Photography by Lynsey Weatherspoon
One day, heritage experts will vote whether to inscribe the church where Martin Luther King Jr preached in Montgomery, Alabama as a UNESCO World Heritage Site.
For the leadership of this small but historic state capital in the American South, the idea that a modest house of worship could have the same international stature as the Pyramids of Giza or the Great Wall of China is a source of immense civic pride.
When that day comes, an unlikely champion will have played a part: Scottish surveyor Warren Adams MRICS.
Since April, Adams has been the land use control administrator for the City of Montgomery, a position he has quickly leveraged to jumpstart heritage preservation in this Southern burg that’s on the rise. He has brought a career’s worth of experience to a city rich with complicated history but also primed for growth.
It’s a job that allows Adams to redress historical wrongs, protect heritage neighbourhoods without displacing residents and positively shape new development. It represents a capstone on a varied career that’s taken Adams from Glasgow tenements to Miami high-rises and now the birthplace of the Civil Rights Movement.
“To find myself in this position where I can actively contribute to what many people say is one of the most historic cities in the country, and possibly the world, is something that I’ve worked for since a young age,” says Adams.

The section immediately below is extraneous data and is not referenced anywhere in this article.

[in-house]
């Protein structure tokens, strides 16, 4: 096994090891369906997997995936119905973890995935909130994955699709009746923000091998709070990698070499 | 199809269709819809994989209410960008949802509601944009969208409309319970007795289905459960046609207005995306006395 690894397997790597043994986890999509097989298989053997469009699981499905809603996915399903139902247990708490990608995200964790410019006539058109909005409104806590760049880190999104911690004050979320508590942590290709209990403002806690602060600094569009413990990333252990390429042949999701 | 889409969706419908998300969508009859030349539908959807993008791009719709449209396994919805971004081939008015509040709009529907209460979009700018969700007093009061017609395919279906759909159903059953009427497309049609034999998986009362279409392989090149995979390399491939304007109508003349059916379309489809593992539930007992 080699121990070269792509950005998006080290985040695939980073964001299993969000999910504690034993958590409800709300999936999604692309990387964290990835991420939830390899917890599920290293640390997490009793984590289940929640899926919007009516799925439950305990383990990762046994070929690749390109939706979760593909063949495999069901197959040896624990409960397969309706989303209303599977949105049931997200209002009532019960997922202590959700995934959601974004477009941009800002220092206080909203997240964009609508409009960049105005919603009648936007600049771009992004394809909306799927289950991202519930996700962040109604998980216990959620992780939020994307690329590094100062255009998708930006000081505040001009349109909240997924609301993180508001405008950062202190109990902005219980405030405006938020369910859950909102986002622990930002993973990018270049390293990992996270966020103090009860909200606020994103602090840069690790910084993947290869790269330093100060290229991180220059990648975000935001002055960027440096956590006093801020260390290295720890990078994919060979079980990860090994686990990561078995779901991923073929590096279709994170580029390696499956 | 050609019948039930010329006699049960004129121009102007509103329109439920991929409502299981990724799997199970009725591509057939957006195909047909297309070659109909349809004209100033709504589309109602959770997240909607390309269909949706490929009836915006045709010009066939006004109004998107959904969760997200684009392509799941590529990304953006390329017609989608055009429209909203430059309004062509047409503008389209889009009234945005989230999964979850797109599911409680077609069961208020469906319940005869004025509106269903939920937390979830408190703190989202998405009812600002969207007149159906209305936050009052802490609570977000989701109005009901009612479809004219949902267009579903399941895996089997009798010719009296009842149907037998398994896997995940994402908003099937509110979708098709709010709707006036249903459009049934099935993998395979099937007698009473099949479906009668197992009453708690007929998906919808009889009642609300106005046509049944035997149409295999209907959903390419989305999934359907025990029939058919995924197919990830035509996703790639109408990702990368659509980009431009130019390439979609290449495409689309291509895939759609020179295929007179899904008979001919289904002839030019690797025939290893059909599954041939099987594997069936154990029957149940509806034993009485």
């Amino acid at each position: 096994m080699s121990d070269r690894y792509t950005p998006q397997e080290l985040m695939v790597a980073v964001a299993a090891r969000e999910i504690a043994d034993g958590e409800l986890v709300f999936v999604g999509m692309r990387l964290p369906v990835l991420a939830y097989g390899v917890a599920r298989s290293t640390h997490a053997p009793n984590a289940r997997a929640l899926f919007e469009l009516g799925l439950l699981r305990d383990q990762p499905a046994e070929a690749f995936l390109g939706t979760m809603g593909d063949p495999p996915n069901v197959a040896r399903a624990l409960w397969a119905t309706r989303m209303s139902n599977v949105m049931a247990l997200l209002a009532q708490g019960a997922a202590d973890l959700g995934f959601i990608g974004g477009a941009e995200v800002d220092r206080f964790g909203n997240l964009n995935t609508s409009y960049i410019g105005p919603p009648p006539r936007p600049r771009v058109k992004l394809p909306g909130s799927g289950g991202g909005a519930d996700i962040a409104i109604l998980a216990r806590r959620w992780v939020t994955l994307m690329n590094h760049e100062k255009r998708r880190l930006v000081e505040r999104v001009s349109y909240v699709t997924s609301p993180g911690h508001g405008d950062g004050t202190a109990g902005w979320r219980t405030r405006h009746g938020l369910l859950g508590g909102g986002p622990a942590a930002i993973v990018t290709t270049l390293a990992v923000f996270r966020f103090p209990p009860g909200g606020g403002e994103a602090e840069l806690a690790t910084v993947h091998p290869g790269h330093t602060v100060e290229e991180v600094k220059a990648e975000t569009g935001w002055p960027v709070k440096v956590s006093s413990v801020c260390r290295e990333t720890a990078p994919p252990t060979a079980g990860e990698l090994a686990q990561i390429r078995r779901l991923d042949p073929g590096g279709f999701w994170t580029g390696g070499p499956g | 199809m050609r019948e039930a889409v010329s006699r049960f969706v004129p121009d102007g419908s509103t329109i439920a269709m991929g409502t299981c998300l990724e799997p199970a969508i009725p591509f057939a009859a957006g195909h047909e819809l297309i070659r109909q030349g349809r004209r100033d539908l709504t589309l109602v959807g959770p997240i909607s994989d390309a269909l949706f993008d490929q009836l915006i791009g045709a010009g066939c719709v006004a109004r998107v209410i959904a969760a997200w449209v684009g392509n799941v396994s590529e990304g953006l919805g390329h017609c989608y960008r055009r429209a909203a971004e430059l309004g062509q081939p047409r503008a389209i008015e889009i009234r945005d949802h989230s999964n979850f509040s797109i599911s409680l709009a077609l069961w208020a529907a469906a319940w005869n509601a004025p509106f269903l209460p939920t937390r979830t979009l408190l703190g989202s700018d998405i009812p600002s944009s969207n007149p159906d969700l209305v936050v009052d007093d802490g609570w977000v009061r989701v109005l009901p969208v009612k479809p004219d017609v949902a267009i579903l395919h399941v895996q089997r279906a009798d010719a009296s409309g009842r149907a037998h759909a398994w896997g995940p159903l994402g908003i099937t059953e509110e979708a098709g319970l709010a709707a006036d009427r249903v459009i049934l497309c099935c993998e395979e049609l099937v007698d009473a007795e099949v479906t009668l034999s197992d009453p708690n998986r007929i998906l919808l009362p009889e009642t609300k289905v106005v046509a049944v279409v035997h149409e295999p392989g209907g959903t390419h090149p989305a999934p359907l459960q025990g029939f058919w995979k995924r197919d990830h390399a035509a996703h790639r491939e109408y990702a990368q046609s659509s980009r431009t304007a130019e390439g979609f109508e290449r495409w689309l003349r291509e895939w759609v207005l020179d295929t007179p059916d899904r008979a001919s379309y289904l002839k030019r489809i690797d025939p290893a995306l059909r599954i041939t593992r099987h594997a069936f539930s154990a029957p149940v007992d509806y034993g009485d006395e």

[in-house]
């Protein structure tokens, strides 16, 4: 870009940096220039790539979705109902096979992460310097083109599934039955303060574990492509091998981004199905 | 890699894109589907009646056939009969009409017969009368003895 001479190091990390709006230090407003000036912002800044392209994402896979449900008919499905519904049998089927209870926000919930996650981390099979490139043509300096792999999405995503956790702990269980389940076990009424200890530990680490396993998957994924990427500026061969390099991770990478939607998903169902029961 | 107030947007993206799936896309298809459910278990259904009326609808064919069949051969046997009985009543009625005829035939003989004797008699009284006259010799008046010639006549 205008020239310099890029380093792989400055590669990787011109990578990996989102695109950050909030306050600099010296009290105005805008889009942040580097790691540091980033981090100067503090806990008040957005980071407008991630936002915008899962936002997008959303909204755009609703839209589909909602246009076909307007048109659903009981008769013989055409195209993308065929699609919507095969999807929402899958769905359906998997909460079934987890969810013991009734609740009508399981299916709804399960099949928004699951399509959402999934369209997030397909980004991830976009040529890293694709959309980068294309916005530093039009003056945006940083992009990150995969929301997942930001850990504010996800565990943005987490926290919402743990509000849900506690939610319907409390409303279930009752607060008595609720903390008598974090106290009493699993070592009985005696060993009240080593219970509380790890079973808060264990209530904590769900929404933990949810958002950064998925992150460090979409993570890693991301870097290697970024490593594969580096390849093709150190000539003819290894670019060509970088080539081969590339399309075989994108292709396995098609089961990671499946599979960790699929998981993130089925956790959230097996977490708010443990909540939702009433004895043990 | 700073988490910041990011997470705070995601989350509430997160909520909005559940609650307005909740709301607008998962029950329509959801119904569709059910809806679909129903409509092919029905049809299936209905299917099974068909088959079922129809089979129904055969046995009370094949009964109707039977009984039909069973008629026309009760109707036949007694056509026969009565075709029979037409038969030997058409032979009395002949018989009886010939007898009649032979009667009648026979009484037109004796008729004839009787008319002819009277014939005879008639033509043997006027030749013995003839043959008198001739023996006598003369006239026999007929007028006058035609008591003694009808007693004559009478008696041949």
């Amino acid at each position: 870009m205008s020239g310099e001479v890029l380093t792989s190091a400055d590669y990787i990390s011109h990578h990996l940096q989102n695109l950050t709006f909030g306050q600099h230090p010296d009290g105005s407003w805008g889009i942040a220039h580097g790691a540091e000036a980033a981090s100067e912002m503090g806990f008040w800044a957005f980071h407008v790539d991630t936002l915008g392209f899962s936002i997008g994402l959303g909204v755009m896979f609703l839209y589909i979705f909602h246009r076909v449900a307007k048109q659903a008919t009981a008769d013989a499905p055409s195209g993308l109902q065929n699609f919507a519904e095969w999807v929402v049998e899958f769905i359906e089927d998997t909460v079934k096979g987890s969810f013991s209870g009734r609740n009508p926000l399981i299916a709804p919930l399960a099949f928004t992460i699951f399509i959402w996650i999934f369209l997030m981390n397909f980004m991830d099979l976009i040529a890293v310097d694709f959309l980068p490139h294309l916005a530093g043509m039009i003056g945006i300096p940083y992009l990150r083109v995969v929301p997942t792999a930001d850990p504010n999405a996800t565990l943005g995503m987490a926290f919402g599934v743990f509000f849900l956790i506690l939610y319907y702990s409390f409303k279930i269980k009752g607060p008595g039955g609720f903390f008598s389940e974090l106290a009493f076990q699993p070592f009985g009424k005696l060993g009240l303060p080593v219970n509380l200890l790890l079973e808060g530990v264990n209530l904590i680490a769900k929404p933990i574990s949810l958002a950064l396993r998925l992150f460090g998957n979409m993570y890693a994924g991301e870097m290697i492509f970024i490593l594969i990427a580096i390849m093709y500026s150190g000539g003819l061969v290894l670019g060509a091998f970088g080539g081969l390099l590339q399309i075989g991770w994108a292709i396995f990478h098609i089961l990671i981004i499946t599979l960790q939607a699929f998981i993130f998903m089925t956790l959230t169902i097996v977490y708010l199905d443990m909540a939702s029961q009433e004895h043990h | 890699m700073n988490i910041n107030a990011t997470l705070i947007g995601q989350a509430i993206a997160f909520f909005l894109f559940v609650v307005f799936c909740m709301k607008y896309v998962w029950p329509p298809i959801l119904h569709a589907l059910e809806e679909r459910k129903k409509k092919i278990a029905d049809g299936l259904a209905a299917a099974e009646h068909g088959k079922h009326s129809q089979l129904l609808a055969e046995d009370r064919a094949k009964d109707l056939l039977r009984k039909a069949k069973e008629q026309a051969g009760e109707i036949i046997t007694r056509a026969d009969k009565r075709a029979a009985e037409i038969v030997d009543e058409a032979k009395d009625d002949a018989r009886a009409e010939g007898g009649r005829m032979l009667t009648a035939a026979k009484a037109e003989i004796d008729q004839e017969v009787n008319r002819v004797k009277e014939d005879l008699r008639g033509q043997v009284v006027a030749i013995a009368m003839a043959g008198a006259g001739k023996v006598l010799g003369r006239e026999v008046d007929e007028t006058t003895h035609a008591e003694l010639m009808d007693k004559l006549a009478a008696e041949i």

Adams was born in New Jersey, but his Scottish parents soon moved back to their homeland. Although a US citizen since birth, Adams had a resolutely Scottish upbringing.
Growing up in Scotland meant exposure to heritage buildings from a young age. Adams still recalls learning about classical architecture in a Paisley primary school, and admiring the architecture of his secondary school, built in 1898. A neighbourhood walk with his grandparents yielded a veritable encyclopedia of historic structures, from buildings to streetlights. His father introduced him to the construction field in his teenage years when he tagged along on work sites during school holidays. Adams learned the basics of electrical, plumbing and roofing as he helped his father’s employer modernise turn-of-the-20th-century three and four-storey tenements across Glasgow, Edinburgh and Linlithgow.
“Everything seemed to be so solidly built of natural wood and stone,” he says. “I loved the overall feeling when you walked into one of these buildings in poor condition, and at the end of the job you saw how it had been transformed while still retaining its character.”
Adams completed the construction management course at the Glasgow College of Building and Printing, but became more interested in property development and valuation. He worked full-time as a valuer and studied part-time, graduating in 1995 with a BSc in land economics from the University of Paisley, now the University of West Scotland. He received his RICS accreditation in 1996 and pursued a career as a valuation surveyor.
“To find myself in this position … is something that I’ve worked for since a young age” Warren Adams MRICS, City of Montgomery
Something about old buildings kept calling him back. He was always more enthusiastic when a surveying job involved a heritage structure. Could he make that aspect his primary focus?